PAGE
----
Monday, September 3, 2007

Planning My Own Funeral

For some unknown reason, I have recently been strangely fascinated by my impending death. Not that I'm wanting my life to end any time soon, but I just spend an inordinate amount of time thinking about things like this. I think it may stem from my utter lack of imagination when it comes to my future. Growing up, I couldn't imagine leaving my family and going off to college. I became convinced that, since I couldn't picture it, Christ was simply going to come back before I reached that point in my life. In fact, my brothers and I would wish each other goodnight each evening by saying, "Sleep well - maybe Jesus will come tonight!" Well, high school came and went, and no sign of Jesus' return. Eventually, getting married replaced leaving for college as the thing I couldn't envision for myself. Surely Jesus will come back before I get married - I just can't picture it!

As you're all aware, the last trumpet call has not yet sounded and here I am, happily married for almost six years. Up until this point I never thought about my death - I just thought that the world would end before major events could happen in my life. I guess I've become a little less egocentric in my thinking since then, because I have abandoned this notion of the armageddon fitting any timeline related to me. However, my imagination about the future hasn't improved at all - instead of thinking Christ will return before (fill in the blank) I think, "Surely I will die before (fill in the blank)" I can't imagine having children and getting to be a mother - I wonder if I will make it that long or if I'll be taken out in some freak accident?

A few weeks ago, disturbed by my preoccupation with my own death, I tried to determine what it is that leaves me so convinced that things that happen to everyone else around the world couldn't be experienced by me. I think it all comes down to a sense I have that my life is too good to be true. I don't even believe in "too good to be true," but there's some sick part of my subconscious that tells me to be careful about getting too comfortable because it could all be taken from me in an instant. Meeting and marrying the love of my life was too good to be true, but it happened nonetheless. Having children with this man seems WAY too good to be true, which may be why I just can't imagine it. I can't believe that something so completely wonderful would happen to me, even though wonderful things have been happening my whole life. It just seems crazy that any one person should get to be so blessed.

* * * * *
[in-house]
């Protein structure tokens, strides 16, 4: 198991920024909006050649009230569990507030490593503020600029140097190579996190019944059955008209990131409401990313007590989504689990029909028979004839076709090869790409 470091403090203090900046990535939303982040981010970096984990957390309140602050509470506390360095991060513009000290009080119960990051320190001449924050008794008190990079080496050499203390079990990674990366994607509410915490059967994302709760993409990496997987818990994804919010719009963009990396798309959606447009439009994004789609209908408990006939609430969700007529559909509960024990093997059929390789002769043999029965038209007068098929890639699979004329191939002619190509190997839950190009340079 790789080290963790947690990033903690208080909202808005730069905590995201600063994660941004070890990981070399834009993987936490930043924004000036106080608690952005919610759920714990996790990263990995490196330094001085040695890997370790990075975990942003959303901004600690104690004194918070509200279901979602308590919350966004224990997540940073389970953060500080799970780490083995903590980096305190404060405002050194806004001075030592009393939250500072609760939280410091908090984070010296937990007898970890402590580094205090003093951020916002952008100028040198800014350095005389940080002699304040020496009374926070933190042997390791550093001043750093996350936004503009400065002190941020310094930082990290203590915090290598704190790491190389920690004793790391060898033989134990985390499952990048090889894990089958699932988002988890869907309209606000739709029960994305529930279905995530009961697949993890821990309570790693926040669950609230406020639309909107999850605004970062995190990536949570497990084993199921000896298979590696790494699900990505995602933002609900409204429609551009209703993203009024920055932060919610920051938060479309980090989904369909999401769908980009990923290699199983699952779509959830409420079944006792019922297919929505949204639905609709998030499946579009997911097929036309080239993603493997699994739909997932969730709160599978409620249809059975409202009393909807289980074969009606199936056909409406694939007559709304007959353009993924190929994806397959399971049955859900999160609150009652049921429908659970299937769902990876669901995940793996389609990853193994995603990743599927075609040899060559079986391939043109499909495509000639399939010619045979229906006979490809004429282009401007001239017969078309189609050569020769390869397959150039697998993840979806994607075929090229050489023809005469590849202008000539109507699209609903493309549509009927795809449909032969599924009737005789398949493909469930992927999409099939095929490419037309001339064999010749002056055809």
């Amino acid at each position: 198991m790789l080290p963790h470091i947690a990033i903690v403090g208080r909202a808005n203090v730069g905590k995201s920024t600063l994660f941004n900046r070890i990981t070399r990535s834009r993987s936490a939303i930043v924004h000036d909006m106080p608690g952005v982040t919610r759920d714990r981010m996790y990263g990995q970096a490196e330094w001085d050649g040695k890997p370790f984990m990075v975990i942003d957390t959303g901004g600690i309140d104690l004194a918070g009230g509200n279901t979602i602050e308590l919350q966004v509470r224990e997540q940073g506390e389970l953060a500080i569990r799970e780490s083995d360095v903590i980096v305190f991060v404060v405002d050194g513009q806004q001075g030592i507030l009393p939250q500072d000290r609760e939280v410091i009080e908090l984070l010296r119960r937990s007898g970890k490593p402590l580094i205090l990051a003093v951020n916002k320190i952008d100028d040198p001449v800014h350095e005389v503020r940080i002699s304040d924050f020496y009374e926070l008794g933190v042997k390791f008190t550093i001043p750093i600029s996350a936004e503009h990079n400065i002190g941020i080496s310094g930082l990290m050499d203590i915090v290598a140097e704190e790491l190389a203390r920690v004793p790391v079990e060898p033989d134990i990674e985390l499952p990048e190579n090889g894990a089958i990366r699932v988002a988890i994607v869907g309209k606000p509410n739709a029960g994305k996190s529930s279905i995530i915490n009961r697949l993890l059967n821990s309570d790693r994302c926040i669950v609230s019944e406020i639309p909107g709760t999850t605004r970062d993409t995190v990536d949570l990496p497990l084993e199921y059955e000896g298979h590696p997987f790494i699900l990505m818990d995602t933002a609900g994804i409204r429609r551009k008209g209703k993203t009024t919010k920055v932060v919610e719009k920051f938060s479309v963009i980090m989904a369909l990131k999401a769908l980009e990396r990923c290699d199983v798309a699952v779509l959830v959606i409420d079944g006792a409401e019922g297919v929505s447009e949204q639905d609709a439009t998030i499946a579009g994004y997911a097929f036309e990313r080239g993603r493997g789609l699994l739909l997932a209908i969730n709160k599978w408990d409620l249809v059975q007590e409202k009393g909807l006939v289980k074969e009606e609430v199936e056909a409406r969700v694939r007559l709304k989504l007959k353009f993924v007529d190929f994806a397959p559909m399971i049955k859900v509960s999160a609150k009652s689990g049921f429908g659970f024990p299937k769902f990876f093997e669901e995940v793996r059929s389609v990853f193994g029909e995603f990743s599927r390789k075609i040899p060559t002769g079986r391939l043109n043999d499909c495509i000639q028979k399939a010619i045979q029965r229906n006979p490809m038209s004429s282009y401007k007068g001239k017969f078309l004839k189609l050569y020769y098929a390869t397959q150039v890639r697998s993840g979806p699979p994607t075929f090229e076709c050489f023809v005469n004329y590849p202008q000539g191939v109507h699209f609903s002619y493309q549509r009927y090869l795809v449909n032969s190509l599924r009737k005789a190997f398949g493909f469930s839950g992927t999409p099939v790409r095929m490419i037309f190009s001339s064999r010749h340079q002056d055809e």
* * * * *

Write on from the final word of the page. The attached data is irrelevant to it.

Since I've spent so much time thinking about my eventual death, I have of course considered what I would want for my funeral. Following are two versions - the dramatic version and the realistic one.

Dramatic Version:

It's my 100th birthday. All of my friends and family (which consists of beautiful children and many, many grandchildren, as well as a few greatgrandchildren) have come into town to celebrate the occasion. I am confined to my bed but am still sprightly and in my right mind - there's nothing sickly about me, but I'm just old - I'm 100 years old for goodness sake! We have a wonderful visit together and there's lots of singing going on as everyone is gathered around my bed in the sunny spacious room. Finally, they bring in the birthday cake (I haven't yet decided on the flavor, but I have about 72 more years to come up with something...) and I blow out the candles. I eat each delectable bite with all of the enjoyment of my younger years. After the cake, I set my plate down and gather everyone around me. I take turns looking my loved ones in the eyes as I make a grand speech about life and love and all things important - with all of the wisdom afforded me by my 100 years on this earth. After I have shared my heart with everyone, I lean back, breathe a deep sigh, and die with a smile on my face.

My family takes me down to the shoreline (the ocean would be preferable, but I'd settle for a large lake) and lays me on a wooden raft. They say a prayer over my frail body and place a bouquet of flowers in my hands. I am wearing a dress of a color that brings a glow to my cheeks, even as my life has left me. A small symphony (maybe a string quartet or something) plays on the beach as they shove the raft off into the water. The music soars as the setting sun illuminates the water, my body becoming smaller and smaller as it drifts into the distance. An archer takes an arrow and, lighting it on fire, releases it from the bow. It soars over the water and sinks into the wood of my funeral pyre. My loved ones watch from the shoreline, tears in their eyes, rejoicing at the thought of my spirit ascending to be with the Lord at last.

Realistic Version:

I have changed my mind about this. The dramatic version sounds so darn wonderful, I'm just going to imagine that as the way it's going to go. If for some reason it doesn't go down exactly like that, what will I care? I'll be in heaven...